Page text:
Raising Funds for Named Individuals
It is an act of generosity and kindness to help others in their time of need. However, a person raising funds for another must take reasonable steps to protect the money raised. This document contains tips for those who are raising money to help another with his or her medical or other hardship costs.
- When raising money, accurately describe how the funds will be used. Don't limit the use of the funds by describing the purpose too narrowly. For instance, if the money is needed to pay for more than just medical costs (but also for transportation, food, housing or other necessities associated with the medical problem), anticipate those other needs and use general terms that include all possible uses of the funds.
- Think about what will be done with the money remaining after the expenses and other purposes for which the funds were raised are paid. In order to avoid having to petition the court for permission to do something else with the money, disclose to prospective donors how you will use money that is left over. For instance, you may want to give the money to charity if there is anything left. In this case, tell prospective donors that information right from the beginning.
- When the money is donated, protect it by depositing it immediately in a trust or savings account created for that purpose. Keep the funds separate from money raised or held for other purposes.
- Seek the assistance of a trust officer at the bank or savings institution. Frequently, the bank will have its own rules and procedures to help protect the money. In all likelihood, the bank will require a tax identification (or social security) number.
- It is a good idea to require two signatures on all checks withdrawing the money. The two people should not sign checks in advance and should know where the money is going before authorizing its withdrawal. It is helpful if payments are made only upon receipt of a bill or Invoice.
- One of the two persons eligible to sign checks should not be a relative of the beneficiary. If only one person has authority to sign checks, it is better (but not required) for that person not to be related to the beneficiary.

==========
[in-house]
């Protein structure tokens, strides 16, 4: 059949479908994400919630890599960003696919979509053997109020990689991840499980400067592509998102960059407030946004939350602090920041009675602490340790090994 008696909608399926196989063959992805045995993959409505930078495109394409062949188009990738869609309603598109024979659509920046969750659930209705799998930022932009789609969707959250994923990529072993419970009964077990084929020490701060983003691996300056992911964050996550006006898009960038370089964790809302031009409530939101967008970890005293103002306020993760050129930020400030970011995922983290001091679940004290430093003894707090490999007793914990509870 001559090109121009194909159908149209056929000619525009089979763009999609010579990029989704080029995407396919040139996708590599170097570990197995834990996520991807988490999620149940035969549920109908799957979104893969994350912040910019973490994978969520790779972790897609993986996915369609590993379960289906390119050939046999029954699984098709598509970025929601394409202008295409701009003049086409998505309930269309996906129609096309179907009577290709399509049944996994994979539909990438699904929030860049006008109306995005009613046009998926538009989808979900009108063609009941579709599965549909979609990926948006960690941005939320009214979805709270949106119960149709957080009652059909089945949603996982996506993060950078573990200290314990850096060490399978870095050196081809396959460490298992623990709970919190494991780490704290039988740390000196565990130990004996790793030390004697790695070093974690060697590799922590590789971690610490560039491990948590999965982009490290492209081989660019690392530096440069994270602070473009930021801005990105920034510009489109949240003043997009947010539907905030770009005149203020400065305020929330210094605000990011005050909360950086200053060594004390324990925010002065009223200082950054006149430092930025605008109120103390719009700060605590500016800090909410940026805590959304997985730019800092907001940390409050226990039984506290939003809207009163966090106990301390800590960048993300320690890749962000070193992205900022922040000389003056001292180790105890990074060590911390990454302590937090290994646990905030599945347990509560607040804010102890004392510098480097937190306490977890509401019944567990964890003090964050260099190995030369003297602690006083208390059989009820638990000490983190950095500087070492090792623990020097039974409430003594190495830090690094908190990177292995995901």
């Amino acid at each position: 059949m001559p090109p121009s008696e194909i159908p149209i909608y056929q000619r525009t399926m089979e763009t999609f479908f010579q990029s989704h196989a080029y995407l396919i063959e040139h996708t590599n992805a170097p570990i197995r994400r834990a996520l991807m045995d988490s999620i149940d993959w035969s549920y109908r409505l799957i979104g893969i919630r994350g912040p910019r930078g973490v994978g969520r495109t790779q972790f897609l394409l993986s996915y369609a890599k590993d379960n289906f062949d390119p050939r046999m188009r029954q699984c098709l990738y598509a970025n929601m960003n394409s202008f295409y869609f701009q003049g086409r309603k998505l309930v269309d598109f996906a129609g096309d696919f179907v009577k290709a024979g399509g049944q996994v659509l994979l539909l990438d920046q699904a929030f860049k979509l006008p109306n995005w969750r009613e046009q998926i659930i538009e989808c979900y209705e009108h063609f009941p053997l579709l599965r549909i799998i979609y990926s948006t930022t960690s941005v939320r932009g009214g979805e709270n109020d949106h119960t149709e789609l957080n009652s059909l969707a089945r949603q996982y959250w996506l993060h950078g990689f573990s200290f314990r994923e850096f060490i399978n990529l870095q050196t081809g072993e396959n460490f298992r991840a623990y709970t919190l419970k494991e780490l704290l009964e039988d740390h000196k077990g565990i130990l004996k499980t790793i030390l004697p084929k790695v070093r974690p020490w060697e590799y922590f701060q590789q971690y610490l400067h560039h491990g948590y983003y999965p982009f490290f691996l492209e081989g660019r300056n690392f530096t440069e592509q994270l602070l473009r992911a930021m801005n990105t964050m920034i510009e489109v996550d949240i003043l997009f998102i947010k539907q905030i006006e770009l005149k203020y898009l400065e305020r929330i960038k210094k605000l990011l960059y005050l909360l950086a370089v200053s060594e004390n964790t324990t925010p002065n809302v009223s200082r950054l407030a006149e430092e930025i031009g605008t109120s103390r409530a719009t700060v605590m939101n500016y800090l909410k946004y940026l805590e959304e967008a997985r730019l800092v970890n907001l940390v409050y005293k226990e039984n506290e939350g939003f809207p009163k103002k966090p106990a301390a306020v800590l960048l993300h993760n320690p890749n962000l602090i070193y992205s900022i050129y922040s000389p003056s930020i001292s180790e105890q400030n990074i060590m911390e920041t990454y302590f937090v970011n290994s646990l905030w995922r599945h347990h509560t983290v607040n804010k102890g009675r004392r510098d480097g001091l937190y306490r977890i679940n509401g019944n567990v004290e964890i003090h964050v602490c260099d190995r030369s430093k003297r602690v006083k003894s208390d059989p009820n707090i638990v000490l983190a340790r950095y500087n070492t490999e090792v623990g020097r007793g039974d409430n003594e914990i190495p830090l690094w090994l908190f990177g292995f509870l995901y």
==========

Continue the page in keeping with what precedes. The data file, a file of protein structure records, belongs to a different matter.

- Money paid out of the trust account should only be paid for purposes directly related to those purposes described to prospective donors.
- Keep accurate records of incoming and outgoing funds. The better the record, the greater the protection for the persons charged with the responsibility of protecting the money.
- Don't contract with or give the money to an outsider unless you are absolutely certain that the outsider is trustworthy.
- In most cases, donations to an individual will not be tax deductible. Only gifts to organizations classified by the IRS (pursuant to section 50l(c)(3) of the Internal Revenue Code) as eligible to receive tax-deductible contributions are tax deductible. State law requires you to disclose the non-tax deductibility of the contribution to prospective donors.
- Check with medical assistance and/or your personal tax or legal advisor as to how funds received will affect eligibility for medical assistance programs and how they should be treated for tax purposes.
The above information is intended to provide a brief summary of some of the procedures people should follow when raising funds to benefit or help a beneficiary identified in the solicitation by name. This document is not intended to describe specifically how these funds should be managed. Rather, it is aimed at helping people prevent problems before they arise!
Please remember that this information is not a substitute for professional legal assistance. The Attorney General has no authority to give legal advice to private individuals. An attorney or accountant should be consulted for help in these matters.